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Gender Studies department celebrates name change

Christine Littleton talks at the gender studies department’s name-change ceremony.

By Loic Hostetter

Oct. 19, 2012 1:01 a.m.

The gender studies department ““ formerly known as women’s studies ““ celebrated its recent name change Wednesday, which went into effect this quarter.

Students previously enrolled in the women’s studies major or minor will now be housed under the gender studies department.

While its name is different, the degree will remain the same, said Jenny Sharpe, chair of the gender studies department and professor of comparative literature. The women’s studies department adopted the new title of gender studies in an effort to solidify the identity of the program and better reflect the department’s offerings and research, Sharpe said.

Sam Blanco, a fifth-year anthropology student and gender studies minor, said she supports the switch ““ in the works since last October ““ because it emphasizes the department’s integrated and inclusive approach to the field while keeping women as its focal point.

With only four years under its belt as a department, the new name comes as part of an attempt to better outline the areas and fields included under the department’s umbrella, Sharpe said.

The department hopes to emphasize that neither the female nor male gender can be studied in isolation, Sharpe said.

In the same spirit, the department rolled out a new curriculum last year to reflect new advancements in the field and specialization of the department’s faculty. Under the changes, the department added three new upper division courses relating to feminist theories, gender systems and sexuality.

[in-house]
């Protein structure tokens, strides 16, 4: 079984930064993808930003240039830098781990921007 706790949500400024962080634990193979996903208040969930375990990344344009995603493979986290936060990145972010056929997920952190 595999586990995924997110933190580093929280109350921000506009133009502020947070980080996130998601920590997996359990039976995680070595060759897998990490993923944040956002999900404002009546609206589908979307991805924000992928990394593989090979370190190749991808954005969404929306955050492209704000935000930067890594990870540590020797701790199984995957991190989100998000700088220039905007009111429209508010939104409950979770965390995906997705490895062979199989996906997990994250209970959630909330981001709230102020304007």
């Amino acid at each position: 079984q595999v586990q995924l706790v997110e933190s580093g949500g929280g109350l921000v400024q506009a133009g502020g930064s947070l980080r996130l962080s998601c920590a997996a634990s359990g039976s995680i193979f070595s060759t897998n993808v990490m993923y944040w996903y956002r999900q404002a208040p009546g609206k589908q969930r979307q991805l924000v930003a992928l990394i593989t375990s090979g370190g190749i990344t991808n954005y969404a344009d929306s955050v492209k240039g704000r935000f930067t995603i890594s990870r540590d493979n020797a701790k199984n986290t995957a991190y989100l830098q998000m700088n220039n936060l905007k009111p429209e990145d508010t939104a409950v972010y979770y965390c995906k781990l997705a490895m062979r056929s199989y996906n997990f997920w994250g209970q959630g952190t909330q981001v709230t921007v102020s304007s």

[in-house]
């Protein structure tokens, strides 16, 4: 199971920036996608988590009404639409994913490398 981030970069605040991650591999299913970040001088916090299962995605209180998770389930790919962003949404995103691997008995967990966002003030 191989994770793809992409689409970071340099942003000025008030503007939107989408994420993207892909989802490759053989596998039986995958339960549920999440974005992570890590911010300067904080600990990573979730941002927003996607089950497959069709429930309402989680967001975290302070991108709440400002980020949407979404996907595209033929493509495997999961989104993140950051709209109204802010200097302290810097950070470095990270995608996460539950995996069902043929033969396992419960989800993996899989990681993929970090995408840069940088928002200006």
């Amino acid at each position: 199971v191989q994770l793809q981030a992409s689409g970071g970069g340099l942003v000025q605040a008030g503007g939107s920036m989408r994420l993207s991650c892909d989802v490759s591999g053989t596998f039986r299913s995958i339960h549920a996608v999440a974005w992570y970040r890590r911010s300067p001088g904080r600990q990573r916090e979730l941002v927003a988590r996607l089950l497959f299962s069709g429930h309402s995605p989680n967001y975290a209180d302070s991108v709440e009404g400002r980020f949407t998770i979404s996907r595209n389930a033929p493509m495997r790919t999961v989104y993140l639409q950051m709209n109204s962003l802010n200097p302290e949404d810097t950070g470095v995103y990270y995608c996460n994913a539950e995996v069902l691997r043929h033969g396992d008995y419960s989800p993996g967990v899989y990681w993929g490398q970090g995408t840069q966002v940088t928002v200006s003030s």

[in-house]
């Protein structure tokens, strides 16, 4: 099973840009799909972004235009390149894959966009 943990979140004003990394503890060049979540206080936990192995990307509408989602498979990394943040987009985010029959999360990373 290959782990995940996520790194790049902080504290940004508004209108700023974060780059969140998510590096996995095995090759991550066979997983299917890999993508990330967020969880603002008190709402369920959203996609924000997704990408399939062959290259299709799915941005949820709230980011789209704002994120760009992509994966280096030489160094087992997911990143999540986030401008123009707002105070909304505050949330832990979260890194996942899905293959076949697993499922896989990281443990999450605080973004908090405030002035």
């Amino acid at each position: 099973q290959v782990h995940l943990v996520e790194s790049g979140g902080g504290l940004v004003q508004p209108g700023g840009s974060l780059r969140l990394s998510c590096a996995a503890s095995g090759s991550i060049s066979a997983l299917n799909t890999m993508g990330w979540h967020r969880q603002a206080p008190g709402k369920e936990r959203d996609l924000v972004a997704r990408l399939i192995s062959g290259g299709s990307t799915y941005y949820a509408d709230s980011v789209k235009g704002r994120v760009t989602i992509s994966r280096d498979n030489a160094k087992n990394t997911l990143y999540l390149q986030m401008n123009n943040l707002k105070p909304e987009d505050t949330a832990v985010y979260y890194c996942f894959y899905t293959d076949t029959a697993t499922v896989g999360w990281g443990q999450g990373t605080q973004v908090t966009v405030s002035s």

The change was proposed to Dean of Social Sciences Alessandro Duranti last October, and was finalized in late January following a unanimous faculty vote and approval from the Academic Senate, according to a letter sent to the College of Letters and Science Faculty Executive Committee, the governing body for College faculty.

Re-evaluation of the department’s mission follows a broader trend in numerous American universities ““ dozens of institutions around the country have similarly renamed their women’s studies programs, Sharpe said. Among these are the University of Colorado, Boulder in 2006 and the University of Pennsylvania in 2011.

Fourth-year gender studies student Marley Poyo said she feels a gender studies diploma will not reflect her studies as accurately as one bearing the department’s old name.

“I’m having a really hard time making the switch to gender studies,” Poyo said.

Poyo, who still uses the name women’s studies, said she understands the department’s intention to be more inclusive, but believes women’s studies was equally able to capture a variety of subjects under its title.

The switch brought Naveen Minai’s area of focus more clearly into the department’s mission, she said.

“I work on masculinity studies, which is sometimes a little difficult to explain when I say I’m with women’s studies,” Minai, a graduate student in gender studies, said with a laugh.

As graduate student representative for the department last year, Minai said graduate students involved in the process were primarily concerned with finding a title that was considerate of the field’s history while broadening its scope of study. She said she feels the name will help bring new possibilities for the gender studies department.

“It’s about keeping one’s legacy intact but also opening a new conversation,” Minai said.

Contributing reports by Kylie Reynolds, Bruin senior staff.

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